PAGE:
Olympic Medalist Sami Jo Small Shares the Secret of Teamwork

RTW was pleased to learn about teamwork from someone who has devoted herself to it in the pursuit of Olympic excellence.  As a winner of 2 gold medals and a silver one won representing Canada in women's hockey at three Olympic Games, Sami cultivated the habit of dedication to her sport at an age when some of us would barely be able to keep our elbows out of our breakfast cereal...
Sami Jo hails from Winnipeg where she began to learn to skate at the tender age of three. Watching her 6 year-old brother was an inspiration - she had to play hockey too! To the consternation of her parents, hockey for girls was unheard of, so they registered her as "Sam" on a boys' team since there were no specific rules against it. Sami Jo was so deep in the wonder of hockey that she didn't notice that there weren't many other girls playing until she was 8!
Eventually the "Get in the kitchen" rants of other hockey parents made an impression.  Sami Jo's coach deferred to her mother when she asked why someone would say that to her.  Her mother's response?  "Life is not fair".
Sami Jo's hockey career took a hiatus when she went to Stanford University in California to study mechanical engineering on a track and field scholarship.  During this period, women's hockey became an Olympic Sport, so upon graduation, Sami Jo resumed her love affair with hockey on the Canadian women's Olympic hockey team which competed in Nagano,  Japan in 1998.
The team won silver medals in those games, initially feeling like failures for not winning gold.  Cheering on other Canadian athletes helped them to reframe their perspective and restored a sense of pride but the negative press the team encountered on their return to Canada was discouraging.  They decided as a team to settle for nothing less than gold in the next Olympic Winter Games.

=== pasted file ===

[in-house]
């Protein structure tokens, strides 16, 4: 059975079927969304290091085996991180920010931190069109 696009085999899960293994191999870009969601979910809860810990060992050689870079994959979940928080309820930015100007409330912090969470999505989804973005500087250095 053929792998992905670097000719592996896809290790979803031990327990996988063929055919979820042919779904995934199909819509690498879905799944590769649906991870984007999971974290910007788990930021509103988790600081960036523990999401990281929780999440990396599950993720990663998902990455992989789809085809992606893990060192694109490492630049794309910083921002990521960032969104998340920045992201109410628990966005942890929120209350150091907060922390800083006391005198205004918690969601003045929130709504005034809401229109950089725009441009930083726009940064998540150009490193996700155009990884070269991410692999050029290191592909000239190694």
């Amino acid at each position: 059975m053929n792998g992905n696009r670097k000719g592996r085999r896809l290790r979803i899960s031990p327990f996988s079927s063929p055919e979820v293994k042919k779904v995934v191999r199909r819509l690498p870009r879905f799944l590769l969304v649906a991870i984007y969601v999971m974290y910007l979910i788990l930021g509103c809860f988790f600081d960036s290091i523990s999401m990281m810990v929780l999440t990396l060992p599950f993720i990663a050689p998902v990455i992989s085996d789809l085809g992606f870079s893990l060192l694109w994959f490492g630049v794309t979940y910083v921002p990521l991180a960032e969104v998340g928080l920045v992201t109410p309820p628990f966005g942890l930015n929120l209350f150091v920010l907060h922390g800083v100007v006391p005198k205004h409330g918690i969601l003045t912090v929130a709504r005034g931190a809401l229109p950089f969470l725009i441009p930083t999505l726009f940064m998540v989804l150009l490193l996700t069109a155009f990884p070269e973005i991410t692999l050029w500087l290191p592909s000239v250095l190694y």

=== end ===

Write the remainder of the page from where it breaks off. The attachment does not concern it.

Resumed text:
Between the silver medals won in Nagano, and the 2002 games played in Salt Lake City, USA, Sami Jo and her team trained intensively in Toronto and Calgary, winning 3 world championships.  The team went through many upheavals during their time in Calgary as the original roster of 30 players was cut by a third, but strong rapport among the players helped them win gold in Salt Lake City against an American team that had seemed to be a stronger contender.
The Salt Lake City Olympics were a time of mixed feelings for Sami Jo when decided to start with another goalie.  Her initial reaction was that she had somehow failed, but she soon realized she had a choice: to continue to feel like a failure, or to do her best to support and encourage her teammates.  She realized that whatever the outcome of the Games turned out to be, it was based on a team effort, not a personal one.
Sami Jo won a third Olympic medal at the Turin Olympics in 2006, another gold, but she never lost sight of the key lesson learned at Salt Lake City - you don't always get to choose your role, but you get to choose how you play it.
Since retiring from Olympic women's hockey, Sami Jo has gone on to co-found the Canadian Women's Hockey League (CWHL) where she is currently General Manager of the women's pro hockey team, the Toronto Furies.  Within the CWHL, Sami Jo has played for the Mississauga Chiefs as well as the Furies and has achieved great success as a star goaltender, winning the Clarkson Cup in 2014 and becoming the first women's hockey goalie to reach the 60 wins plateau.  Sami Jo is third woman to have won Winter Games gold, International Ice Hockey Federation gold and the Clarkson Cup.